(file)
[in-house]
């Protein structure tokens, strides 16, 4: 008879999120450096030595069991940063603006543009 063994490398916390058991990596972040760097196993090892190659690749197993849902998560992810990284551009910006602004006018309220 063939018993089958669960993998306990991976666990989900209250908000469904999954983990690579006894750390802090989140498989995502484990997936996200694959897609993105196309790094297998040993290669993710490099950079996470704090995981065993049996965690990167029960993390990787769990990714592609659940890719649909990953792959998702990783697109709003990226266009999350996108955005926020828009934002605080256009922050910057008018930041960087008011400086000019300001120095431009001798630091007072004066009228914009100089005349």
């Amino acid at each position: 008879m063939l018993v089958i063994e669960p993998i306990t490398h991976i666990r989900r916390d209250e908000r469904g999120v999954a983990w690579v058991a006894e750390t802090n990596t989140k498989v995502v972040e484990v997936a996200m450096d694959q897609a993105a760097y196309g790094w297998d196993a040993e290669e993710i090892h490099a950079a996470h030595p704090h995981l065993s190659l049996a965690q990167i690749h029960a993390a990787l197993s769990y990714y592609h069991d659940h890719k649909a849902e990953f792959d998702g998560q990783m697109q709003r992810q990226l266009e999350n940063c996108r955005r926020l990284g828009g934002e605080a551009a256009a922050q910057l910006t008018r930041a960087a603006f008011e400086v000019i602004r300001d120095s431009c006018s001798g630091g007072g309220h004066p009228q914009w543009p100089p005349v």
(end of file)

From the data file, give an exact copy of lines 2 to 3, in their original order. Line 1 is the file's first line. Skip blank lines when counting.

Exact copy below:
């Protein structure tokens, strides 16, 4: 008879999120450096030595069991940063603006543009 063994490398916390058991990596972040760097196993090892190659690749197993849902998560992810990284551009910006602004006018309220 063939018993089958669960993998306990991976666990989900209250908000469904999954983990690579006894750390802090989140498989995502484990997936996200694959897609993105196309790094297998040993290669993710490099950079996470704090995981065993049996965690990167029960993390990787769990990714592609659940890719649909990953792959998702990783697109709003990226266009999350996108955005926020828009934002605080256009922050910057008018930041960087008011400086000019300001120095431009001798630091007072004066009228914009100089005349």
């Amino acid at each position: 008879m063939l018993v089958i063994e669960p993998i306990t490398h991976i666990r989900r916390d209250e908000r469904g999120v999954a983990w690579v058991a006894e750390t802090n990596t989140k498989v995502v972040e484990v997936a996200m450096d694959q897609a993105a760097y196309g790094w297998d196993a040993e290669e993710i090892h490099a950079a996470h030595p704090h995981l065993s190659l049996a965690q990167i690749h029960a993390a990787l197993s769990y990714y592609h069991d659940h890719k649909a849902e990953f792959d998702g998560q990783m697109q709003r992810q990226l266009e999350n940063c996108r955005r926020l990284g828009g934002e605080a551009a256009a922050q910057l910006t008018r930041a960087a603006f008011e400086v000019i602004r300001d120095s431009c006018s001798g630091g007072g309220h004066p009228q914009w543009p100089p005349v």